The first year we went to Comic-Con, myself, Rosa and Scott, I am not sure we knew what to expect at all. Maybe check out some people in costumes and walk by a bunch of comic books for sale and try to avoid standing for two hours in a line to meet Stan Lee or something.
"Scott's been to conventions before," I thought to myself. "If it was anything more than that, I'm sure he'd say something..."
And it's for that reason that we figured we would be all wrapped up in a couple of hours and ready to go home. We sure as hell weren't going to waste twice the money and go two days. Two days: that's a hell of a lot of nerding out!
First, the crowd. It's insane. >>
Insane in a good way. Not a pushy, grumpy crowd of amusement park patrons on 100-degree heat or a herd of screeching psychopaths at a Black Friday sale, just a tightly packed love mosh of geeks in geek mecca.
Also, as I'm sure I will expand on later, there is a hell of a lot more to Comic-Con than what I previously thought. Yes, there's comic books for sale, but most people aren't there for them, so far as I can determine. And why would they be? This isn't some traveling show of rare and unique items. Comic books are readily available at stores and online vendors. This slow moving tide of geekery did not come all the way out for ten garage sale's worth of comic books. They came to get their likenesses sketched as cats in Iron man suits. they came for the 3500 different Princess Leia pinup pieces and a stack of T-shirts so big, it literally has four walls and you could live comfortably inside it. It's a carnival of pop-culture and every fun childhood memory dusted off and polished and seductively sold back to you now that you have grow up money. That first year we spent one day and forever wondered what we missed out on seeing.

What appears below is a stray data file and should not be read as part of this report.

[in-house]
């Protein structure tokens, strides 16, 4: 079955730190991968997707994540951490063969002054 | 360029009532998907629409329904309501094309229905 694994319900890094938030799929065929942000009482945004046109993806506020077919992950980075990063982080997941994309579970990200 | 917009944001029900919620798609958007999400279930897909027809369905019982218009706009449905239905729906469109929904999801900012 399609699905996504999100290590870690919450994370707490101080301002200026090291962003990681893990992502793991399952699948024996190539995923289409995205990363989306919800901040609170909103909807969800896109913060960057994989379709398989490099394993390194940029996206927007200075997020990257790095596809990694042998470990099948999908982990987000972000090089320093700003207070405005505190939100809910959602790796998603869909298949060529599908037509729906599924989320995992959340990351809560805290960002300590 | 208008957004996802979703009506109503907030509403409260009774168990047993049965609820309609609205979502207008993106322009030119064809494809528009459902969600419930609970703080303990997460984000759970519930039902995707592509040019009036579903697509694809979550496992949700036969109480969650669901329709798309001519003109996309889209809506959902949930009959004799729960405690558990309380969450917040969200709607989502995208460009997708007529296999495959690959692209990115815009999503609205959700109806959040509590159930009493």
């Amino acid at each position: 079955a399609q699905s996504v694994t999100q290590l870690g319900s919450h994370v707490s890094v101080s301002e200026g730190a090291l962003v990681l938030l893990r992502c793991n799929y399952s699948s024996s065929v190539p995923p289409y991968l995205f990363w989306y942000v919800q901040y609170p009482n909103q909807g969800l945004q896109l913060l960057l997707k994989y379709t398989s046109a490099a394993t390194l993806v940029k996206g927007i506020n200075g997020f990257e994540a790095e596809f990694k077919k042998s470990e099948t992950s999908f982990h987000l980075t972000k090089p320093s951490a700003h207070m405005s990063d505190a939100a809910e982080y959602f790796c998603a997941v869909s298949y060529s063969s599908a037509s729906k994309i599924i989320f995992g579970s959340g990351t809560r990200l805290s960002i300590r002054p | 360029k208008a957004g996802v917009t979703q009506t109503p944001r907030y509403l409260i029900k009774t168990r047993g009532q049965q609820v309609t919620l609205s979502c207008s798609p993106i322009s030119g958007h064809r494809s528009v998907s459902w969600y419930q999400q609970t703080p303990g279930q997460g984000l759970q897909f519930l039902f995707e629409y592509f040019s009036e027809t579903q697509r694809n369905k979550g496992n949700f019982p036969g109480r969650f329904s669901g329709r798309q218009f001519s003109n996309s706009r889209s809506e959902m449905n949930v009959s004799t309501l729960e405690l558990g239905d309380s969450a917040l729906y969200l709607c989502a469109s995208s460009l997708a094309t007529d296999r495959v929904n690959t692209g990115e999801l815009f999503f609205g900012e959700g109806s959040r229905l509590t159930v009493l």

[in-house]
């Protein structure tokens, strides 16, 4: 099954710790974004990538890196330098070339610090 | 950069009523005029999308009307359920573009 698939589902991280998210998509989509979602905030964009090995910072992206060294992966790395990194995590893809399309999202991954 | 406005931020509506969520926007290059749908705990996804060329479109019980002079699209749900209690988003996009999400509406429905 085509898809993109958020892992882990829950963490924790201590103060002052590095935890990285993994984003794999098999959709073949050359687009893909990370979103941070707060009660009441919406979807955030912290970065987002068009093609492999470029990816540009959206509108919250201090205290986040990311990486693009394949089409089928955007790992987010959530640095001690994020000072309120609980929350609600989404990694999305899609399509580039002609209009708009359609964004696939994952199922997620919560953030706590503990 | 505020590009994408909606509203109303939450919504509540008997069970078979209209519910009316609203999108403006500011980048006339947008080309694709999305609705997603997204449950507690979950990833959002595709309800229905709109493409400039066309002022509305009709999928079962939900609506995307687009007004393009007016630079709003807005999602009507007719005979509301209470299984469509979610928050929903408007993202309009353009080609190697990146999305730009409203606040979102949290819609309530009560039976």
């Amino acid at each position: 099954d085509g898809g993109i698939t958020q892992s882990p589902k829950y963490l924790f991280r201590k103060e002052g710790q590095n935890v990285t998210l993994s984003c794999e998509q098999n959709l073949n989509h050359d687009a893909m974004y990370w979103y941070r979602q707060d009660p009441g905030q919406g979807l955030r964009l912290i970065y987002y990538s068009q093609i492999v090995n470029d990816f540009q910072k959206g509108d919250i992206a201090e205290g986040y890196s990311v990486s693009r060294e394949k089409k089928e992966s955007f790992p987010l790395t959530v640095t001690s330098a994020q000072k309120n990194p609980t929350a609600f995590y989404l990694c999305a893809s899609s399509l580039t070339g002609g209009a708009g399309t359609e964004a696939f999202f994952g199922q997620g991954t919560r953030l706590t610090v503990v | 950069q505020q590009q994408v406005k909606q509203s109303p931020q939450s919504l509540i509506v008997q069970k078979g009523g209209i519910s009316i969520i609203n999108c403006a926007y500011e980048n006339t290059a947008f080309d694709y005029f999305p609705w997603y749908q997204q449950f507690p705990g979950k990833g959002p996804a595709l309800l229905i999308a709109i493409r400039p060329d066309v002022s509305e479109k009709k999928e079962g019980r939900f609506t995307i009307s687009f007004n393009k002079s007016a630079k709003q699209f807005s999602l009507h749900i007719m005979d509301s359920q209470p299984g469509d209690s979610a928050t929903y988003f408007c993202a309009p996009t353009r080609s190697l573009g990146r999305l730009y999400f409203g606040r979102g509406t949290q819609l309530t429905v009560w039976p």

At least until the next year. when we got the two-day tickets.